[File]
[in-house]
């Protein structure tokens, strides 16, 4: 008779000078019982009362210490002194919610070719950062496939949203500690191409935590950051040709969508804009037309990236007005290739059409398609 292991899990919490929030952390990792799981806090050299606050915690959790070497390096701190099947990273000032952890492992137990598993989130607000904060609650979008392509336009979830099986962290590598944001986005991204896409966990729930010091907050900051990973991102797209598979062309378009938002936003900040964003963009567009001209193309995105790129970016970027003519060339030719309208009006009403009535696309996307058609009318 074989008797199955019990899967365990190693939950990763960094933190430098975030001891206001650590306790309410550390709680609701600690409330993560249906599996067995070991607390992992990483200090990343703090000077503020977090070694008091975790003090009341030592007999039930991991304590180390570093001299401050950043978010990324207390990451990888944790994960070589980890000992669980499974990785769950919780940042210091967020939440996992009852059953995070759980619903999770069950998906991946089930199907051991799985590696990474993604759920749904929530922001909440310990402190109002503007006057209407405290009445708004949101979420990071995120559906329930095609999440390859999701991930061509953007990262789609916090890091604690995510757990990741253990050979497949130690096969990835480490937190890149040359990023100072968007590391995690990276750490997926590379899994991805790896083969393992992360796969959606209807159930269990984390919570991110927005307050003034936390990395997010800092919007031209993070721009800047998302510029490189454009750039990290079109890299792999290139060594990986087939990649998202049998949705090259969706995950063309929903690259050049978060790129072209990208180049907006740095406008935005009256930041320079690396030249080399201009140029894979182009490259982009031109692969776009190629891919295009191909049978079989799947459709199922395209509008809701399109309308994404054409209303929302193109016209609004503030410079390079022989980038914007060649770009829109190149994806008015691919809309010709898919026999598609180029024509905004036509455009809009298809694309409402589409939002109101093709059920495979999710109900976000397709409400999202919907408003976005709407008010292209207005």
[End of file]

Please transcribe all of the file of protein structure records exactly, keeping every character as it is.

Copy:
[in-house]
């Protein structure tokens, strides 16, 4: 008779000078019982009362210490002194919610070719950062496939949203500690191409935590950051040709969508804009037309990236007005290739059409398609 292991899990919490929030952390990792799981806090050299606050915690959790070497390096701190099947990273000032952890492992137990598993989130607000904060609650979008392509336009979830099986962290590598944001986005991204896409966990729930010091907050900051990973991102797209598979062309378009938002936003900040964003963009567009001209193309995105790129970016970027003519060339030719309208009006009403009535696309996307058609009318 074989008797199955019990899967365990190693939950990763960094933190430098975030001891206001650590306790309410550390709680609701600690409330993560249906599996067995070991607390992992990483200090990343703090000077503020977090070694008091975790003090009341030592007999039930991991304590180390570093001299401050950043978010990324207390990451990888944790994960070589980890000992669980499974990785769950919780940042210091967020939440996992009852059953995070759980619903999770069950998906991946089930199907051991799985590696990474993604759920749904929530922001909440310990402190109002503007006057209407405290009445708004949101979420990071995120559906329930095609999440390859999701991930061509953007990262789609916090890091604690995510757990990741253990050979497949130690096969990835480490937190890149040359990023100072968007590391995690990276750490997926590379899994991805790896083969393992992360796969959606209807159930269990984390919570991110927005307050003034936390990395997010800092919007031209993070721009800047998302510029490189454009750039990290079109890299792999290139060594990986087939990649998202049998949705090259969706995950063309929903690259050049978060790129072209990208180049907006740095406008935005009256930041320079690396030249080399201009140029894979182009490259982009031109692969776009190629891919295009191909049978079989799947459709199922395209509008809701399109309308994404054409209303929302193109016209609004503030410079390079022989980038914007060649770009829109190149994806008015691919809309010709898919026999598609180029024509905004036509455009809009298809694309409402589409939002109101093709059920495979999710109900976000397709409400999202919907408003976005709407008010292209207005």